Ans.-The interior of the cylinder is divided into a series of stages by stationary disks which are set in grooves in the cylinder and are bored in the center to allow the shaft, or rather, the hubs of the running wheels that are keyed to the shaft, to revolve in this bore. There are no balancing pistons in this machine, the axial thrust of the shaft being taken up by a thrust ball-bearing. Between each two stationary disks there is located a running wheel, and the clearance between the running vanes and the stationary vanes is made as slight as is consistent with safe practice.
Ques. 755.—Describe the construction of the running vanes and the action of the steam upon them.
Ans. The running vanes conform in section somewhat
to the Parsons type, but the action of the steam upon them and also within the stationary vanes is different. The expansion of the steam and consequent development of velocity takes place entirely within the stationary vanes, which also change the direction of flow of the steam and distribute it in the proper manner to the vanes of the running wheets, which, according to the claims of the makers, the steam enters and leaves at the same pressure, thus allowing the wheel to revolve in a uniform pressure.
Ques. 756.—What provision is made in the Hamilton-Holzwarth turbine for maintaining the velocity of the steam as it expands?
Ans. The first stationary disk of the low-pressure turbine has guide-vanes all around its circumference, so that the steam enters the turbine in a full cylindrical belt, interrupted only by the guide-vanes. To provide for the increasing volume as the steam expands in its course through the turbine, the
F10. 204. GENERAL VIEW OF A HAMILTON HOLZWARTH STEAM-TURDINA.
areas of the passages through the distributers and running vanes must be progressively enlarged. The gradual increase in the dimensions of the stationary vanes permits the steam to expand within them, thus tending to maintain its velocity, while at the same time the vanes guide the steam under such a small angle that the force with which it impinges against the vanes of the next running wheel is as effective as possible. The curvature of the vanes is such that the steam while passing through them will increase its velocity in a ratio corresponding to its operation.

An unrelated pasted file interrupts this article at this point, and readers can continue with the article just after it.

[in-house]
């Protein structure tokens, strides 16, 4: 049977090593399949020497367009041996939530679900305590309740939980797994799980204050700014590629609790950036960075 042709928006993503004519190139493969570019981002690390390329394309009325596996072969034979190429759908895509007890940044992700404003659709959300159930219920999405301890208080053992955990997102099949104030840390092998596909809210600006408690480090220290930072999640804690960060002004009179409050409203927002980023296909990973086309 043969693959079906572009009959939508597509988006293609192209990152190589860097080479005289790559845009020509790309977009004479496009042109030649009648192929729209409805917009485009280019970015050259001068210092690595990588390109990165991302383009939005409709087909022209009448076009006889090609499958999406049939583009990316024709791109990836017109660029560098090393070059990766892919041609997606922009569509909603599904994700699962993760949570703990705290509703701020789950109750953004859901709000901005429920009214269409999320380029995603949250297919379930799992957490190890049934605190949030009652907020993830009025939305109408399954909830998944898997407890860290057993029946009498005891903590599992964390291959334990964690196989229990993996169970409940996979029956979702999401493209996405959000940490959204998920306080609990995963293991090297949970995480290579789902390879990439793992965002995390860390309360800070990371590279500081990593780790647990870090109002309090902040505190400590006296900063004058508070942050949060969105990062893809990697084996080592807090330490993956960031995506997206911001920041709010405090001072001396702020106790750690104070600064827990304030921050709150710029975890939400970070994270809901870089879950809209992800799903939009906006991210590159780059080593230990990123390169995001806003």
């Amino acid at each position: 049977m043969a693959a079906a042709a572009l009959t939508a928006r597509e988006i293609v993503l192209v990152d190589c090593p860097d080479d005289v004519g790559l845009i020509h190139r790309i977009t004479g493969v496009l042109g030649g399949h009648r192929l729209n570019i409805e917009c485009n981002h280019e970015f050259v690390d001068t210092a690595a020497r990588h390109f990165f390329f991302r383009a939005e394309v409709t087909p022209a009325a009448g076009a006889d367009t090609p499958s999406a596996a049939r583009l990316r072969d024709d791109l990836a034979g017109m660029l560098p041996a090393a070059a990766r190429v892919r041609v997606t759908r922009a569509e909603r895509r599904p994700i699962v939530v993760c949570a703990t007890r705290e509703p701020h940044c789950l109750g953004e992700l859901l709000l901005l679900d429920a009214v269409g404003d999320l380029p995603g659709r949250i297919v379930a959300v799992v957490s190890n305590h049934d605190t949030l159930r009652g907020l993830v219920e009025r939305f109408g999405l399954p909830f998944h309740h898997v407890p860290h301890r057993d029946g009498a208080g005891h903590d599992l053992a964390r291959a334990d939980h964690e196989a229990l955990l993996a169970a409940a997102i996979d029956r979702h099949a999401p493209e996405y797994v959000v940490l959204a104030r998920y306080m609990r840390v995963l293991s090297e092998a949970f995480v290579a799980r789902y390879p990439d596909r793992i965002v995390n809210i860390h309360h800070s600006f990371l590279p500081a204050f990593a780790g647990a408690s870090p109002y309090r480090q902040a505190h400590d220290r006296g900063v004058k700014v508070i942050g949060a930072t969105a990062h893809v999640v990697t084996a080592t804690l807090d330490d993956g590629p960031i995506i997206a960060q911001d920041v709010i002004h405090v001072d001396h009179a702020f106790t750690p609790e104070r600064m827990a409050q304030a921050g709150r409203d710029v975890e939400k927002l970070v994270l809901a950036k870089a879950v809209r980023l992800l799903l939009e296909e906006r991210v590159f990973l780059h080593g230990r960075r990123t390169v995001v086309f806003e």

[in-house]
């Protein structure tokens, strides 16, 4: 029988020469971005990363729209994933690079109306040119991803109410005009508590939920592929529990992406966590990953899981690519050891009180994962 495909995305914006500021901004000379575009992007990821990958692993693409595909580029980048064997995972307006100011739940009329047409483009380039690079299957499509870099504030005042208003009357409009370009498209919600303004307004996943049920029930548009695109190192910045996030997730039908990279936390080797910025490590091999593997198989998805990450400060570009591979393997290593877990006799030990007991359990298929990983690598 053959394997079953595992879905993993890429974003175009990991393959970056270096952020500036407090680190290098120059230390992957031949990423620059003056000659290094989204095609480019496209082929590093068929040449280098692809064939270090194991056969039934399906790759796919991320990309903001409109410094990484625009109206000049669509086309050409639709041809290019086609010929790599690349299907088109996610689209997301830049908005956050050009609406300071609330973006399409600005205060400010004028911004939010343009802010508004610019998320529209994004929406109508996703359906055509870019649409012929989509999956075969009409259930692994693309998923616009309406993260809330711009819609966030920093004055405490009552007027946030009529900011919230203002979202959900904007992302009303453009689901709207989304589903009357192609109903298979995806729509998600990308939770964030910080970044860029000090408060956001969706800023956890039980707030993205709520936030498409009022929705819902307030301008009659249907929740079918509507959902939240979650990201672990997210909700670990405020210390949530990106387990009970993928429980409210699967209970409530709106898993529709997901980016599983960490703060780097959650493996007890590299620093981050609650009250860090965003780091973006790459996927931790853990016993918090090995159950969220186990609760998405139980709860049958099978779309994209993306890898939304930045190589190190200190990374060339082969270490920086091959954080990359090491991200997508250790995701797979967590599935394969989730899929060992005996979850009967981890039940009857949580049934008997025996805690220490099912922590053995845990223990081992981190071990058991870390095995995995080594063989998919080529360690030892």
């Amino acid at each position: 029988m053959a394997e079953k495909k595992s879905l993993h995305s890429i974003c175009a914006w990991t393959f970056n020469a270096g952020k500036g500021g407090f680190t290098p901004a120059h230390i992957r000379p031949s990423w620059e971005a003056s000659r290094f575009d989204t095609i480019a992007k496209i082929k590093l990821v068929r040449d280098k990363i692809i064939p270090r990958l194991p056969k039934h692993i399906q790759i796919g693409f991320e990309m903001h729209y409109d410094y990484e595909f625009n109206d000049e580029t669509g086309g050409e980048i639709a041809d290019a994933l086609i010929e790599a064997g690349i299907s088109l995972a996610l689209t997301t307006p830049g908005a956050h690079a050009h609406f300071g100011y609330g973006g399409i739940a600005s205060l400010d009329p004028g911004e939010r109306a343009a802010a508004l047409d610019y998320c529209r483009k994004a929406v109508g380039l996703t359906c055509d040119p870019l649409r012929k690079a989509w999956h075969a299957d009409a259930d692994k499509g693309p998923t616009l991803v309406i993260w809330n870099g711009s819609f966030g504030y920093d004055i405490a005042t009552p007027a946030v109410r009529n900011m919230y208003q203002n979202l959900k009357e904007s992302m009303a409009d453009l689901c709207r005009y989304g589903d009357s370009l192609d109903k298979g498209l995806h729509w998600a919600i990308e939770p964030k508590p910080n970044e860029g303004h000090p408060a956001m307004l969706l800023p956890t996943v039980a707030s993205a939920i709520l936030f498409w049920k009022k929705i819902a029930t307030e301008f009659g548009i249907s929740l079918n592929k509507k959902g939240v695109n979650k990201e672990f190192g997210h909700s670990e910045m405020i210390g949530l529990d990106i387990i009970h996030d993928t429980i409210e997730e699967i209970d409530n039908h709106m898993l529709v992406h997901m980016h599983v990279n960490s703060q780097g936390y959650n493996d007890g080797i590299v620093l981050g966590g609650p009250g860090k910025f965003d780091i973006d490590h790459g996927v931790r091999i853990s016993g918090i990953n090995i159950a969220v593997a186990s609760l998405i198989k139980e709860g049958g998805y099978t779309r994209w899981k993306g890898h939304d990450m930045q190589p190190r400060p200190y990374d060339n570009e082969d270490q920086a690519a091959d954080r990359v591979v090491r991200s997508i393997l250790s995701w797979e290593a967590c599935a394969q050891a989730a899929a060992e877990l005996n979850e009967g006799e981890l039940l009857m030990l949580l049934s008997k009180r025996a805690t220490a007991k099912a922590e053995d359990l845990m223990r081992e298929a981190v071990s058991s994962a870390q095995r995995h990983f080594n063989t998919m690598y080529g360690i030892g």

Ques. 757.-Describe the method of regulating the speed of this turbine.
Ans.---The governor is of the spring and weight type, adapted to high speed, and is designed especially for turbine governing. It is directly driven by the turbineshaft, revolving with the same angular velocity. Its action is as follows: Two disks keyed to the shaft, drive, by means of rollers, two weights sliding along a cross-bar placed at right angles through the shaft and compressing two springs against two nuts on the cross-bar. Every movement of the weights, caused by increasing or decreasing the angular velocity of the turbine-shaft, is transmitted by means of levers to a sleeve which actuates the regulating mechanism. These levers are balanced so that no back pressure is exerted upon the weights. The whole governor is closed in by the disks, one on each side, and a steel ring secured by concentric recesses to the disks. In order to decrease the friction within the governor and regulating mechanism, thrust ball bearings and friction